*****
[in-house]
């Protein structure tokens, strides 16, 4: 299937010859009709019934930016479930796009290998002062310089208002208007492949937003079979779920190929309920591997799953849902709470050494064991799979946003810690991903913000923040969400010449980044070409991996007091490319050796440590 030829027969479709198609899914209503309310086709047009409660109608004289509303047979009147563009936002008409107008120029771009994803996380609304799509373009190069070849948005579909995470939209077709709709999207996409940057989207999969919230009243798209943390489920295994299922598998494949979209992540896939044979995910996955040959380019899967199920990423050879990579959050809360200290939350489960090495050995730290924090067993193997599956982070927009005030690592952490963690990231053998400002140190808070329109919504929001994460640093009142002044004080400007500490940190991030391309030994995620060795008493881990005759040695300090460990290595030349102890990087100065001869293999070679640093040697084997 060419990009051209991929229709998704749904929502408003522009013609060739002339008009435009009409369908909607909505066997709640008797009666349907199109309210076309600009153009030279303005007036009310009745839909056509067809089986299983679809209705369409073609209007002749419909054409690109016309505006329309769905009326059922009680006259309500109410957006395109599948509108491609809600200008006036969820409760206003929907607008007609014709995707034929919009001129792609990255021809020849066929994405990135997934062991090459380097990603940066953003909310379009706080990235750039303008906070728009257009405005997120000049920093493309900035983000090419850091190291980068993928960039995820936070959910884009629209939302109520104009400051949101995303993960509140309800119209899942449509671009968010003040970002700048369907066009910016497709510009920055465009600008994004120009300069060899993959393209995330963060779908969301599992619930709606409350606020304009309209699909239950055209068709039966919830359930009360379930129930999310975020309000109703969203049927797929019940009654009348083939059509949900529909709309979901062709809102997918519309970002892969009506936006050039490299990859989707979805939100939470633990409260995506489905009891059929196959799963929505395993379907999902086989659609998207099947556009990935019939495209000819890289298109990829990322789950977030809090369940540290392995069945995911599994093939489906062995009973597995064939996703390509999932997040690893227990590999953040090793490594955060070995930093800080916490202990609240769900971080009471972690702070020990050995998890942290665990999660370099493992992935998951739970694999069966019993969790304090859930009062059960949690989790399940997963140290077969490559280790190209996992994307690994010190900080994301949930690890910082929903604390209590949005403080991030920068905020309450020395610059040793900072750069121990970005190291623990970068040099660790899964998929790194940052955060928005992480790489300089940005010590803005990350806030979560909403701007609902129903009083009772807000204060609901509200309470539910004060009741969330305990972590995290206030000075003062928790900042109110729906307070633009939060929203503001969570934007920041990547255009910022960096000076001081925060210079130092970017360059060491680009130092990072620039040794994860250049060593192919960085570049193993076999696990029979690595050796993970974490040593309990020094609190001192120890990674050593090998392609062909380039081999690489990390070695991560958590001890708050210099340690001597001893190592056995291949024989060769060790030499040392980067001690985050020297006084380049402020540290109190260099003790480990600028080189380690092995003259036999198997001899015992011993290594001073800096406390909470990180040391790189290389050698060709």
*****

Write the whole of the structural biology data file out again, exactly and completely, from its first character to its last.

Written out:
[in-house]
């Protein structure tokens, strides 16, 4: 299937010859009709019934930016479930796009290998002062310089208002208007492949937003079979779920190929309920591997799953849902709470050494064991799979946003810690991903913000923040969400010449980044070409991996007091490319050796440590 030829027969479709198609899914209503309310086709047009409660109608004289509303047979009147563009936002008409107008120029771009994803996380609304799509373009190069070849948005579909995470939209077709709709999207996409940057989207999969919230009243798209943390489920295994299922598998494949979209992540896939044979995910996955040959380019899967199920990423050879990579959050809360200290939350489960090495050995730290924090067993193997599956982070927009005030690592952490963690990231053998400002140190808070329109919504929001994460640093009142002044004080400007500490940190991030391309030994995620060795008493881990005759040695300090460990290595030349102890990087100065001869293999070679640093040697084997 060419990009051209991929229709998704749904929502408003522009013609060739002339008009435009009409369908909607909505066997709640008797009666349907199109309210076309600009153009030279303005007036009310009745839909056509067809089986299983679809209705369409073609209007002749419909054409690109016309505006329309769905009326059922009680006259309500109410957006395109599948509108491609809600200008006036969820409760206003929907607008007609014709995707034929919009001129792609990255021809020849066929994405990135997934062991090459380097990603940066953003909310379009706080990235750039303008906070728009257009405005997120000049920093493309900035983000090419850091190291980068993928960039995820936070959910884009629209939302109520104009400051949101995303993960509140309800119209899942449509671009968010003040970002700048369907066009910016497709510009920055465009600008994004120009300069060899993959393209995330963060779908969301599992619930709606409350606020304009309209699909239950055209068709039966919830359930009360379930129930999310975020309000109703969203049927797929019940009654009348083939059509949900529909709309979901062709809102997918519309970002892969009506936006050039490299990859989707979805939100939470633990409260995506489905009891059929196959799963929505395993379907999902086989659609998207099947556009990935019939495209000819890289298109990829990322789950977030809090369940540290392995069945995911599994093939489906062995009973597995064939996703390509999932997040690893227990590999953040090793490594955060070995930093800080916490202990609240769900971080009471972690702070020990050995998890942290665990999660370099493992992935998951739970694999069966019993969790304090859930009062059960949690989790399940997963140290077969490559280790190209996992994307690994010190900080994301949930690890910082929903604390209590949005403080991030920068905020309450020395610059040793900072750069121990970005190291623990970068040099660790899964998929790194940052955060928005992480790489300089940005010590803005990350806030979560909403701007609902129903009083009772807000204060609901509200309470539910004060009741969330305990972590995290206030000075003062928790900042109110729906307070633009939060929203503001969570934007920041990547255009910022960096000076001081925060210079130092970017360059060491680009130092990072620039040794994860250049060593192919960085570049193993076999696990029979690595050796993970974490040593309990020094609190001192120890990674050593090998392609062909380039081999690489990390070695991560958590001890708050210099340690001597001893190592056995291949024989060769060790030499040392980067001690985050020297006084380049402020540290109190260099003790480990600028080189380690092995003259036999198997001899015992011993290594001073800096406390909470990180040391790189290389050698060709």